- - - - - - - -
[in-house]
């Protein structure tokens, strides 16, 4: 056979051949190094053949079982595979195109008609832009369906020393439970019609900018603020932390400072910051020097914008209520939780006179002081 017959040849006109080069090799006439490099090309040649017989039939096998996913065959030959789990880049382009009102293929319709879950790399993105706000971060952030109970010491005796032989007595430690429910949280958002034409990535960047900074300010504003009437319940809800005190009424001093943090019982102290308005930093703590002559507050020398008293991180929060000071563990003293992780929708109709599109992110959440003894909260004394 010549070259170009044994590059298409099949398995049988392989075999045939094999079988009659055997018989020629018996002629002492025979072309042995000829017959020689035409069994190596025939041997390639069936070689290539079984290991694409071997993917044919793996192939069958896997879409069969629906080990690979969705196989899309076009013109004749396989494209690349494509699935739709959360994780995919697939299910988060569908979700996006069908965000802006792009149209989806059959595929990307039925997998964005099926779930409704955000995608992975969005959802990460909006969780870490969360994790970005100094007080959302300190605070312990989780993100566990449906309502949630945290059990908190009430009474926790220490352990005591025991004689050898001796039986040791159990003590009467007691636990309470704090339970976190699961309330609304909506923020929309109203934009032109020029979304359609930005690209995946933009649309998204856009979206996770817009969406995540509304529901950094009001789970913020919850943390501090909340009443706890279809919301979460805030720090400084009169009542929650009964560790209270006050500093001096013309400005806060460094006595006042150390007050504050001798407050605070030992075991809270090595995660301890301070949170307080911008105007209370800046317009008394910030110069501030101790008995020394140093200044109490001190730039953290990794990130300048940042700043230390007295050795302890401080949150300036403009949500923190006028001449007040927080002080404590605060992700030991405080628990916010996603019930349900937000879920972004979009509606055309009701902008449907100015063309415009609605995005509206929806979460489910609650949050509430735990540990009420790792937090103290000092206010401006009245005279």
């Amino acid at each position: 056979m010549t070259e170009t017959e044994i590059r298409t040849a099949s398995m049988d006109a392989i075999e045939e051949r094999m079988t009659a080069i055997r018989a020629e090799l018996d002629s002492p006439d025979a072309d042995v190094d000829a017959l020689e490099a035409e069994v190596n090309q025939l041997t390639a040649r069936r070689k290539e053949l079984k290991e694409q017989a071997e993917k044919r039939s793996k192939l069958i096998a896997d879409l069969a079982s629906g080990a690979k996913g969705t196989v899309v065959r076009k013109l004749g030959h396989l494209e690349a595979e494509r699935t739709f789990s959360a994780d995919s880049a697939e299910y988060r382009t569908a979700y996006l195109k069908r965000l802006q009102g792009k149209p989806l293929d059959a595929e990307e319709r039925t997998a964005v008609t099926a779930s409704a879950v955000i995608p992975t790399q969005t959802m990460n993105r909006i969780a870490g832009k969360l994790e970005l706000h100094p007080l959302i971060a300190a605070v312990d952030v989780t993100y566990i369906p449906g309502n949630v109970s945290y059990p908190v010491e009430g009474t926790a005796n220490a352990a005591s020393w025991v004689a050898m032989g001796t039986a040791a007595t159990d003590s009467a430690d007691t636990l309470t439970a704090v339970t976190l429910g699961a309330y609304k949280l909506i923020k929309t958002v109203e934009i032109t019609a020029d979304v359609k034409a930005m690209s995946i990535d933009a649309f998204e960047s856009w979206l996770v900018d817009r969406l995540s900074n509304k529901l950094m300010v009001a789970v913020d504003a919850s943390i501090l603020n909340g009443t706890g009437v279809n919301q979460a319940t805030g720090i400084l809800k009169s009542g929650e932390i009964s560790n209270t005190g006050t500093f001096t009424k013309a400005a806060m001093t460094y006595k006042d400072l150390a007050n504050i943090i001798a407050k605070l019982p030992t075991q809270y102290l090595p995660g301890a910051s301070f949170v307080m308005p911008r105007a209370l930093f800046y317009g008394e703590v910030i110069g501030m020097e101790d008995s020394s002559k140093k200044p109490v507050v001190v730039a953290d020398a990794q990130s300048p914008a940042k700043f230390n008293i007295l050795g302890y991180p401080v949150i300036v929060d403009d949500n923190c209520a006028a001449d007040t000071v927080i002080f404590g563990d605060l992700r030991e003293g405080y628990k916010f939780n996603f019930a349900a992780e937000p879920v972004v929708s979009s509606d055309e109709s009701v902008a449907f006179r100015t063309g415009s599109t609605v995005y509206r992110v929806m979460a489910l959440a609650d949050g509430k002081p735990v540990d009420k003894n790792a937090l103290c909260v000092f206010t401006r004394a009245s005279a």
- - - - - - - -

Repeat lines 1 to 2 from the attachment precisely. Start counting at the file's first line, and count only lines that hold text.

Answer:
[in-house]
């Protein structure tokens, strides 16, 4: 056979051949190094053949079982595979195109008609832009369906020393439970019609900018603020932390400072910051020097914008209520939780006179002081 017959040849006109080069090799006439490099090309040649017989039939096998996913065959030959789990880049382009009102293929319709879950790399993105706000971060952030109970010491005796032989007595430690429910949280958002034409990535960047900074300010504003009437319940809800005190009424001093943090019982102290308005930093703590002559507050020398008293991180929060000071563990003293992780929708109709599109992110959440003894909260004394 010549070259170009044994590059298409099949398995049988392989075999045939094999079988009659055997018989020629018996002629002492025979072309042995000829017959020689035409069994190596025939041997390639069936070689290539079984290991694409071997993917044919793996192939069958896997879409069969629906080990690979969705196989899309076009013109004749396989494209690349494509699935739709959360994780995919697939299910988060569908979700996006069908965000802006792009149209989806059959595929990307039925997998964005099926779930409704955000995608992975969005959802990460909006969780870490969360994790970005100094007080959302300190605070312990989780993100566990449906309502949630945290059990908190009430009474926790220490352990005591025991004689050898001796039986040791159990003590009467007691636990309470704090339970976190699961309330609304909506923020929309109203934009032109020029979304359609930005690209995946933009649309998204856009979206996770817009969406995540509304529901950094009001789970913020919850943390501090909340009443706890279809919301979460805030720090400084009169009542929650009964560790209270006050500093001096013309400005806060460094006595006042150390007050504050001798407050605070030992075991809270090595995660301890301070949170307080911008105007209370800046317009008394910030110069501030101790008995020394140093200044109490001190730039953290990794990130300048940042700043230390007295050795302890401080949150300036403009949500923190006028001449007040927080002080404590605060992700030991405080628990916010996603019930349900937000879920972004979009509606055309009701902008449907100015063309415009609605995005509206929806979460489910609650949050509430735990540990009420790792937090103290000092206010401006009245005279």